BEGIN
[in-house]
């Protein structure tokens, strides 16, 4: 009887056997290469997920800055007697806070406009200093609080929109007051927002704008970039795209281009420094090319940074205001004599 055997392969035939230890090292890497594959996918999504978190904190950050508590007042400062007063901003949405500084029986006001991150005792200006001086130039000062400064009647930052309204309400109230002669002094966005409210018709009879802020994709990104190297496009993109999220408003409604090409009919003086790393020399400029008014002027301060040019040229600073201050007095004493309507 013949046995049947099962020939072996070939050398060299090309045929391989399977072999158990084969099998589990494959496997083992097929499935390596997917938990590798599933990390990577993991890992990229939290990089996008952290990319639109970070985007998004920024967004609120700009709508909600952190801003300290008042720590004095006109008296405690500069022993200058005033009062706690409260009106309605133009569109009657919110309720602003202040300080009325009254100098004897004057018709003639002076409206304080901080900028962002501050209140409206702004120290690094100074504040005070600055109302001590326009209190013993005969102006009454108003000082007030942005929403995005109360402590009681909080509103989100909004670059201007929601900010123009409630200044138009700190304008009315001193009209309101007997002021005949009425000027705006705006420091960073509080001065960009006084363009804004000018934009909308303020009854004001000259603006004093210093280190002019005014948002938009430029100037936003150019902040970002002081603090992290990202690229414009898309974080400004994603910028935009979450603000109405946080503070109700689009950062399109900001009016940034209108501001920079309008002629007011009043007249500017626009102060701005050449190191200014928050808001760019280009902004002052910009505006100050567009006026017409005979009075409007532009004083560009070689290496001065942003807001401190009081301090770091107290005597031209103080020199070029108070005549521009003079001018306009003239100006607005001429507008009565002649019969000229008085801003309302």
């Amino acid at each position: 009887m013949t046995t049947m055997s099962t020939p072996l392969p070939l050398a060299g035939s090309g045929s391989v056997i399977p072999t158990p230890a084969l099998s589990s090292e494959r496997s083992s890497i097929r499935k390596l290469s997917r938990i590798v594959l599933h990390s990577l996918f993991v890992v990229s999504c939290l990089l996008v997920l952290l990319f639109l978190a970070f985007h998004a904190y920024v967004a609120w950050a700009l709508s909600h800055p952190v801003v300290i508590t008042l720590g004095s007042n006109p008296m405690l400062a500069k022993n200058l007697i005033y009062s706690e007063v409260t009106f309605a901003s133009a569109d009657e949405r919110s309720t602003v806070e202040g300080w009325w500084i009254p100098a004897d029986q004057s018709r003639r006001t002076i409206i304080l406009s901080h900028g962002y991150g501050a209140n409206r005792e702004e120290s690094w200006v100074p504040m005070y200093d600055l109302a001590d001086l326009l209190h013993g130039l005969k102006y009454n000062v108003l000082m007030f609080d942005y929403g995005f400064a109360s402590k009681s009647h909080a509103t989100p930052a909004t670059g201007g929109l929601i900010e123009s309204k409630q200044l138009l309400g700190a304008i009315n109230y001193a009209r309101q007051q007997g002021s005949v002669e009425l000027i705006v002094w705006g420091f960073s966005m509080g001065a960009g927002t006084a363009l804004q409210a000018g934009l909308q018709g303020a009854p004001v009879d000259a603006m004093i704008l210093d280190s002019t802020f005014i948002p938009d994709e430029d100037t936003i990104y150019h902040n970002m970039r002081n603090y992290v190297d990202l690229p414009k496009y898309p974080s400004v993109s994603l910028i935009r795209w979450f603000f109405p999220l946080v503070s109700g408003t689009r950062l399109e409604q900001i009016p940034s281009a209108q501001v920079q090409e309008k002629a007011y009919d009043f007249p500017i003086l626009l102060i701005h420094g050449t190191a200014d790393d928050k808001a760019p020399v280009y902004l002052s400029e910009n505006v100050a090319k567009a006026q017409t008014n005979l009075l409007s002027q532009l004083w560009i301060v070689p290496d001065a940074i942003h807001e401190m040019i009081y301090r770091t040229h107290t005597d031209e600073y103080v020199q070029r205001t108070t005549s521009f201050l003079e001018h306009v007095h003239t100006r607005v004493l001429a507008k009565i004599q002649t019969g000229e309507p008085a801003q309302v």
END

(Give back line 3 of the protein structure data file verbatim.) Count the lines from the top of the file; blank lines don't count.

């Amino acid at each position: 009887m013949t046995t049947m055997s099962t020939p072996l392969p070939l050398a060299g035939s090309g045929s391989v056997i399977p072999t158990p230890a084969l099998s589990s090292e494959r496997s083992s890497i097929r499935k390596l290469s997917r938990i590798v594959l599933h990390s990577l996918f993991v890992v990229s999504c939290l990089l996008v997920l952290l990319f639109l978190a970070f985007h998004a904190y920024v967004a609120w950050a700009l709508s909600h800055p952190v801003v300290i508590t008042l720590g004095s007042n006109p008296m405690l400062a500069k022993n200058l007697i005033y009062s706690e007063v409260t009106f309605a901003s133009a569109d009657e949405r919110s309720t602003v806070e202040g300080w009325w500084i009254p100098a004897d029986q004057s018709r003639r006001t002076i409206i304080l406009s901080h900028g962002y991150g501050a209140n409206r005792e702004e120290s690094w200006v100074p504040m005070y200093d600055l109302a001590d001086l326009l209190h013993g130039l005969k102006y009454n000062v108003l000082m007030f609080d942005y929403g995005f400064a109360s402590k009681s009647h909080a509103t989100p930052a909004t670059g201007g929109l929601i900010e123009s309204k409630q200044l138009l309400g700190a304008i009315n109230y001193a009209r309101q007051q007997g002021s005949v002669e009425l000027i705006v002094w705006g420091f960073s966005m509080g001065a960009g927002t006084a363009l804004q409210a000018g934009l909308q018709g303020a009854p004001v009879d000259a603006m004093i704008l210093d280190s002019t802020f005014i948002p938009d994709e430029d100037t936003i990104y150019h902040n970002m970039r002081n603090y992290v190297d990202l690229p414009k496009y898309p974080s400004v993109s994603l910028i935009r795209w979450f603000f109405p999220l946080v503070s109700g408003t689009r950062l399109e409604q900001i009016p940034s281009a209108q501001v920079q090409e309008k002629a007011y009919d009043f007249p500017i003086l626009l102060i701005h420094g050449t190191a200014d790393d928050k808001a760019p020399v280009y902004l002052s400029e910009n505006v100050a090319k567009a006026q017409t008014n005979l009075l409007s002027q532009l004083w560009i301060v070689p290496d001065a940074i942003h807001e401190m040019i009081y301090r770091t040229h107290t005597d031209e600073y103080v020199q070029r205001t108070t005549s521009f201050l003079e001018h306009v007095h003239t100006r607005v004493l001429a507008k009565i004599q002649t019969g000229e309507p008085a801003q309302v």